Years ago I would look at folks such as the Quakers and think, "That really is nice of them to support us, but I wonder why they have taken our cause?" Now I know. It was not that they wanted to simply be nice, it was that they knew it was the right thing to do.

We, as the community, now have a similar challenge and responsibility.

As Thanksgiving approaches we can certainly acknowledge the blessings our community has received this year. A supportive city council, governor, attorney general, lieutenant governor and city police chief are just a few examples. Our pride festival was an overwhelming success, not to mention marriage and adoption.

None of these good fortunes came by chance. Due to the courageousness of countless numbers of people who have gone before, today we celebrate. And as we know, there is much work to still be done.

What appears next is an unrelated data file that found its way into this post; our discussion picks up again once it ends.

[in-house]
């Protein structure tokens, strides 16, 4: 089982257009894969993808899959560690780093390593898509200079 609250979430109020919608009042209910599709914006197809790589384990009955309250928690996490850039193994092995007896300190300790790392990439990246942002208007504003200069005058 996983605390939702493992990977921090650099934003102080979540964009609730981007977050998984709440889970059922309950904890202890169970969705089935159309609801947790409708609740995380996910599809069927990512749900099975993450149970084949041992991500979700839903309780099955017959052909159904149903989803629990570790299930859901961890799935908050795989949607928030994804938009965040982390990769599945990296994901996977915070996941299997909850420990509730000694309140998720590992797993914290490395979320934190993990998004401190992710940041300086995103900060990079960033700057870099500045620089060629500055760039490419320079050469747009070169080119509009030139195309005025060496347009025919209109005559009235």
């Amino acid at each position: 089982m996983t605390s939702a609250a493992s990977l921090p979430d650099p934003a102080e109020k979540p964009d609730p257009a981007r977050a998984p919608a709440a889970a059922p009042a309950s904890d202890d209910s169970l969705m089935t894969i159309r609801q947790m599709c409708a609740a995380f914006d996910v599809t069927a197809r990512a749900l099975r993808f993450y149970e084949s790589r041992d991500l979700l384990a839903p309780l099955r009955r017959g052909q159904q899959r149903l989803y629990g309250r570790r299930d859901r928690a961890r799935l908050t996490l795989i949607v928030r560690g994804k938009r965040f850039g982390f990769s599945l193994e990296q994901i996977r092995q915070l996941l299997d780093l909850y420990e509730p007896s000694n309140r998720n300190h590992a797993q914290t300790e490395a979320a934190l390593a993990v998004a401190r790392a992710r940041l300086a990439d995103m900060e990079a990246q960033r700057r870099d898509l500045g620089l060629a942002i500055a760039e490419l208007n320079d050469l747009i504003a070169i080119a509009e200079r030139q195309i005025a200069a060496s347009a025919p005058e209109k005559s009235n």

Our transgender brothers and sisters still face blatant discrimination and bigotry. On Thursday, November 20th we will join together as we recognize Transgender Day of Remembrance. The annual ceremony pays homage to transgender people who have been the victims of the most violent of hate crimes.

If we do not fight for justice for transgender people the same way we have for marriage equality, shame on us. The civil rights of one segment of our community is no more important than that of another. We all deserve to be treated with respect and able to live with dignity.

Please join us on November 20th, 7PM, at the Byrd Theater in Carytown. You will be moved, I can promise you. You will be different when you leave.